The Time of Your Life
By Corey Inscoe
There’s a white cross perched on the eastbound lane of U.S. 64, flanked mournfully by fresh spring bouquets. Large, shaky, hand-written letters sprawl across the white cross-bar: “
He was a junior at
More than three years ago, on a crisp, sunny spring afternoon, he was out with some friends shopping for tuxedos and prom dresses. An eighteen-wheeler barreled down U.S. 64 with its right-hand turn signal blinking slowly.
“It’s alright, he’s turning. You can go.”
Kassel Smit’s lanky runner’s frame slouched comfortably in the back seat of the 1994 Plymouth Acclaim as Katherine Hart took
The truck slammed into the side of the small car, sending it spinning to the side of the road.
Two days later I was standing outside of the Brown-Wynn Funeral Home in
Each room of the dimly lit funeral home showcased items from
In the largest room there was a TV playing a slideshow with pictures of
The line finally ended in a large, bright and outdated chapel. The small wooden pews with faded pink cushions formed two rows, herding the mourners into the center aisle. They were all looking at their feet as they moved to the front of the chapel, not wanting to look at the front of the chapel, understanding that only then they would know this was real.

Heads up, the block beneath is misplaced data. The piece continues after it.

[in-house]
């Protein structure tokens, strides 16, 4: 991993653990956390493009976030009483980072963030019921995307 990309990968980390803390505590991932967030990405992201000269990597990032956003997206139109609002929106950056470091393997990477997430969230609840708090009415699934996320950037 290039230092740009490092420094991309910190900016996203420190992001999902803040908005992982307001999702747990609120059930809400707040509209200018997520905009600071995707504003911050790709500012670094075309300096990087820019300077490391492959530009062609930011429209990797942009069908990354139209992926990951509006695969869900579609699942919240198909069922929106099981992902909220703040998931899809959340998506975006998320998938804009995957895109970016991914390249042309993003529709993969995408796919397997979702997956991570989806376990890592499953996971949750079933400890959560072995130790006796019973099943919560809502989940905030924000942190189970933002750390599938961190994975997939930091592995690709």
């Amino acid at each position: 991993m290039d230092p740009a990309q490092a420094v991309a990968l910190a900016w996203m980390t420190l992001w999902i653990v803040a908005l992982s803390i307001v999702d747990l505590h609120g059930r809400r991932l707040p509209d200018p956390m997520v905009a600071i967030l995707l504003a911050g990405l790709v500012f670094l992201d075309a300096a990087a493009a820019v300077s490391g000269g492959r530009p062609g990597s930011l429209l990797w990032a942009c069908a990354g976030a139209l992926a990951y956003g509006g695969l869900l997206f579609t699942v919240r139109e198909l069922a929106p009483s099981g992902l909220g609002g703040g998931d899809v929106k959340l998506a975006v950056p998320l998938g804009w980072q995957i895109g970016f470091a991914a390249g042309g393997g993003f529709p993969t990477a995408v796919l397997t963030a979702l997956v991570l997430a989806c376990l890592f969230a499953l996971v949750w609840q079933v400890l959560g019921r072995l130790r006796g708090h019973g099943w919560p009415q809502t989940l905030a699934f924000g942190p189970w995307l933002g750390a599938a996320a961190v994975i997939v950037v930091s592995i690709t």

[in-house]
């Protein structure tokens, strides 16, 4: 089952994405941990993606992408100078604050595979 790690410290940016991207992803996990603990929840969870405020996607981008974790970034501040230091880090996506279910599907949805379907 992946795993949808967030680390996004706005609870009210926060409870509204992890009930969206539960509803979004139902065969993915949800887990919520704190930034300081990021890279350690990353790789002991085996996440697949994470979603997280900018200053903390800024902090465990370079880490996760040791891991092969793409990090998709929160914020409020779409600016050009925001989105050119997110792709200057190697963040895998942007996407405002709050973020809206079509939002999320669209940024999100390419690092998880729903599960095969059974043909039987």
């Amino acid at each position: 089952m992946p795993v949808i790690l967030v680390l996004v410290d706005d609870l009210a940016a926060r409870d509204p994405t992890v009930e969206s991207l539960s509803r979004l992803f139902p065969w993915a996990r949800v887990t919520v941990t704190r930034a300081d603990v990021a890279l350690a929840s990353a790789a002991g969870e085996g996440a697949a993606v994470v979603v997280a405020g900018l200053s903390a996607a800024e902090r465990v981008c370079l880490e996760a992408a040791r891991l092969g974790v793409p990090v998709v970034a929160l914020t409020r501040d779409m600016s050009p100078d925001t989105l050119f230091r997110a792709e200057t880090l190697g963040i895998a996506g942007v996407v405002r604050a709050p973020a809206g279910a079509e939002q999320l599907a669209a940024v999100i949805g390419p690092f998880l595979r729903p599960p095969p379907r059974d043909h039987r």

The 16-year-old boy lay in an open casket perched at the front of the chapel and surrounded by flowers: a barrage of colors in an otherwise dull, white room. Friends and family slid past the casket, many unable to look in without bursting into tears. As I stood beside my former classmate, my strong and composed demeanor collapsed.
The rest of the Smit family – mother, father and older brother – stood side-by-side next to the casket as hundreds of people shuffled by, offering their condolences and telling stories about Kassel. His mother watched the seemingly never ending line stretch all the way out of the chapel with cloudy eyes and a shocked look on her face.
“I can’t believe it,” she stammered. “I just can’t believe it.”
I stood in front of her, searching for something to say, but nothing came. I had known
As I walked out the door at the back of the chapel, I heard the chorus of the song play again on the overhead speakers: “It’s something unpredictable, but in the end it’s right. I hope you have the time of your life.”-----